Volodymyr Zelensky, the President of Ukraine, declared in March that one billion more trees would be planted in three years and that a million hectares of land would be reforested within a decade.

The EU’s 27 members have set a modest goal to plant at least 3 billion trees by 2030.

Green experts worry that the pledge will not only improve Ukraine’s environment but could also have a negative impact on biodiversity and natural eco-systems. Ukraine has 70% of its lands used for agriculture, which is one of the highest rates of farming in Europe. This is a legacy collective agricultural practice of its communist past.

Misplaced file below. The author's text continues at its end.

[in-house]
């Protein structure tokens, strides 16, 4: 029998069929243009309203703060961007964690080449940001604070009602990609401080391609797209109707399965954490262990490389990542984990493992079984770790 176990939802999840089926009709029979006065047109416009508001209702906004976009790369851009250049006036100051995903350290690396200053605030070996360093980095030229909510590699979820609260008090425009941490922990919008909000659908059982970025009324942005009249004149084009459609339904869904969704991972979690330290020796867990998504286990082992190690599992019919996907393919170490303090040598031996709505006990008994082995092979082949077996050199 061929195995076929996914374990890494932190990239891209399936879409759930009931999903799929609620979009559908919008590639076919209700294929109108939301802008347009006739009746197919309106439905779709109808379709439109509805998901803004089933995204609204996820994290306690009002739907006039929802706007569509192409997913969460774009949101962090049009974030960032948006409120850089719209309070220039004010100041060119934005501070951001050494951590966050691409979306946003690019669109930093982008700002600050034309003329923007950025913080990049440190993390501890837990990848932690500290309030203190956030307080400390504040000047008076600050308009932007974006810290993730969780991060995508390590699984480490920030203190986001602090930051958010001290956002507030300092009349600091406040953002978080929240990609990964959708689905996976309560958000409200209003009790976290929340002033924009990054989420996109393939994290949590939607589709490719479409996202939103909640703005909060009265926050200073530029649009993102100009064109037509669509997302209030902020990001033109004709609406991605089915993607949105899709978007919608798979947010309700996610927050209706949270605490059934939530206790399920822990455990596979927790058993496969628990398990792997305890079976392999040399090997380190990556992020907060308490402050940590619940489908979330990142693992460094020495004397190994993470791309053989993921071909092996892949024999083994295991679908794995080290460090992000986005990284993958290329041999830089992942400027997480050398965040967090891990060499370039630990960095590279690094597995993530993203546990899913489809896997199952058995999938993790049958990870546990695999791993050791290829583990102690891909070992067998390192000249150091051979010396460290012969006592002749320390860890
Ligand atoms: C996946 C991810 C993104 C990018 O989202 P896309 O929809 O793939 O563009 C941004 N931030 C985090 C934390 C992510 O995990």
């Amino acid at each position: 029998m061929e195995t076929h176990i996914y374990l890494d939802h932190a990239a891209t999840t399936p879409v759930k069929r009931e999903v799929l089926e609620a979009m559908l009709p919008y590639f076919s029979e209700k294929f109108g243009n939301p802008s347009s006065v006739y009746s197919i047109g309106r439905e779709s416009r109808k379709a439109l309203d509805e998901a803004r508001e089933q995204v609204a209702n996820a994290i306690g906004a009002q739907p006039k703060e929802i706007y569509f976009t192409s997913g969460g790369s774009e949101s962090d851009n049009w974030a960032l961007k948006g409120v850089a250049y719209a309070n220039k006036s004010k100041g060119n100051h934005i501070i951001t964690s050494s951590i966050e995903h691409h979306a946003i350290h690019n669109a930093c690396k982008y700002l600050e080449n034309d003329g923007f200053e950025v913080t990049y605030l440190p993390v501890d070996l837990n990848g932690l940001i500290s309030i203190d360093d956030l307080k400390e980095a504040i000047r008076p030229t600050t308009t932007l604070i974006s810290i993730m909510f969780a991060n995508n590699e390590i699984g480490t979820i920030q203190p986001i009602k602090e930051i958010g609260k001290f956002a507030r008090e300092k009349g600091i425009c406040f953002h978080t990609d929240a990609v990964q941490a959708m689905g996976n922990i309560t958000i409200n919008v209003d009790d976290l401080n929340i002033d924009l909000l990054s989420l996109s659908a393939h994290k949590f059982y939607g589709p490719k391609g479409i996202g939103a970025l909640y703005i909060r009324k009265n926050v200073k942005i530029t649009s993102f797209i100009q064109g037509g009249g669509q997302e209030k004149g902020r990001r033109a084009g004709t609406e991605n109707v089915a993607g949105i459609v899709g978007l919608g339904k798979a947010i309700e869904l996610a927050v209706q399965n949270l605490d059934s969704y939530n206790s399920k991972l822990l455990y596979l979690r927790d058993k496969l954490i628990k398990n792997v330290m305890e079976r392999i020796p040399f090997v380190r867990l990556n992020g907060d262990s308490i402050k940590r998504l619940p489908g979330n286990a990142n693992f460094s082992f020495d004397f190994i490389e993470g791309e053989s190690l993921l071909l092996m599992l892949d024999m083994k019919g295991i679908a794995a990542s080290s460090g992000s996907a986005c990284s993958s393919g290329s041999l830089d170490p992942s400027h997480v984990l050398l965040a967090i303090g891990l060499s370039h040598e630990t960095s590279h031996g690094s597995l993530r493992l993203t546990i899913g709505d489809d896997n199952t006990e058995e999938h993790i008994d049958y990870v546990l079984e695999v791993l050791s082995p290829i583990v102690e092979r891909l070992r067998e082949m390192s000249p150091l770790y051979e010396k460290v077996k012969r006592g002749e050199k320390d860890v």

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Many of these lands were natural steppes that were turned into fields. Steppes are belts of grassland, usually treeless plains, that stretch from Ukraine through Russia and Central Asia and into Mongolia and China.

“Around 40% of Ukraine’s territory is made up of steppe climate zone, but only 3% of the country has preserved the natural steppe ecosystems with their abundant flora,” says Olexiy Vasyliuk, from the Ukrainian Nature Conservation Centre.

He has spent years mapping the steppes and classifying their flora.